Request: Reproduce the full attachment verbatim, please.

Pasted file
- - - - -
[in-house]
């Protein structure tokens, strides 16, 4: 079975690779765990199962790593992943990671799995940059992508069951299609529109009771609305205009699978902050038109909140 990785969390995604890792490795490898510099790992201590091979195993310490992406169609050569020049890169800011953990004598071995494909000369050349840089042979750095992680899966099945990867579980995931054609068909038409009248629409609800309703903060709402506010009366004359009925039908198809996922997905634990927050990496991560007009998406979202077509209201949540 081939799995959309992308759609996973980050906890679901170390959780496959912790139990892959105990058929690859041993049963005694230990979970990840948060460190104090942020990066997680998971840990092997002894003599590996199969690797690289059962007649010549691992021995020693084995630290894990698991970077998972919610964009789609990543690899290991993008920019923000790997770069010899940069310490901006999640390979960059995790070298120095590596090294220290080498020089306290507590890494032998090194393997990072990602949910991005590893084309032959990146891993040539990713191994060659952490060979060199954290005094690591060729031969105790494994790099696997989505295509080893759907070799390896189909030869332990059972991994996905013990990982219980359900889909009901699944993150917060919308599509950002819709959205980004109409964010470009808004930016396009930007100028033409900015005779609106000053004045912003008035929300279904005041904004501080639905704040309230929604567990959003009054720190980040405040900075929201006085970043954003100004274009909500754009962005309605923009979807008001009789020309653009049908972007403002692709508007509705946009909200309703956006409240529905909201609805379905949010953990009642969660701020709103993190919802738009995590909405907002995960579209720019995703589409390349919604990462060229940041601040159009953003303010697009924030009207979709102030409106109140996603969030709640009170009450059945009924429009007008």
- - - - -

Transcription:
[in-house]
């Protein structure tokens, strides 16, 4: 079975690779765990199962790593992943990671799995940059992508069951299609529109009771609305205009699978902050038109909140 990785969390995604890792490795490898510099790992201590091979195993310490992406169609050569020049890169800011953990004598071995494909000369050349840089042979750095992680899966099945990867579980995931054609068909038409009248629409609800309703903060709402506010009366004359009925039908198809996922997905634990927050990496991560007009998406979202077509209201949540 081939799995959309992308759609996973980050906890679901170390959780496959912790139990892959105990058929690859041993049963005694230990979970990840948060460190104090942020990066997680998971840990092997002894003599590996199969690797690289059962007649010549691992021995020693084995630290894990698991970077998972919610964009789609990543690899290991993008920019923000790997770069010899940069310490901006999640390979960059995790070298120095590596090294220290080498020089306290507590890494032998090194393997990072990602949910991005590893084309032959990146891993040539990713191994060659952490060979060199954290005094690591060729031969105790494994790099696997989505295509080893759907070799390896189909030869332990059972991994996905013990990982219980359900889909009901699944993150917060919308599509950002819709959205980004109409964010470009808004930016396009930007100028033409900015005779609106000053004045912003008035929300279904005041904004501080639905704040309230929604567990959003009054720190980040405040900075929201006085970043954003100004274009909500754009962005309605923009979807008001009789020309653009049908972007403002692709508007509705946009909200309703956006409240529905909201609805379905949010953990009642969660701020709103993190919802738009995590909405907002995960579209720019995703589409390349919604990462060229940041601040159009953003303010697009924030009207979709102030409106109140996603969030709640009170009450059945009924429009007008």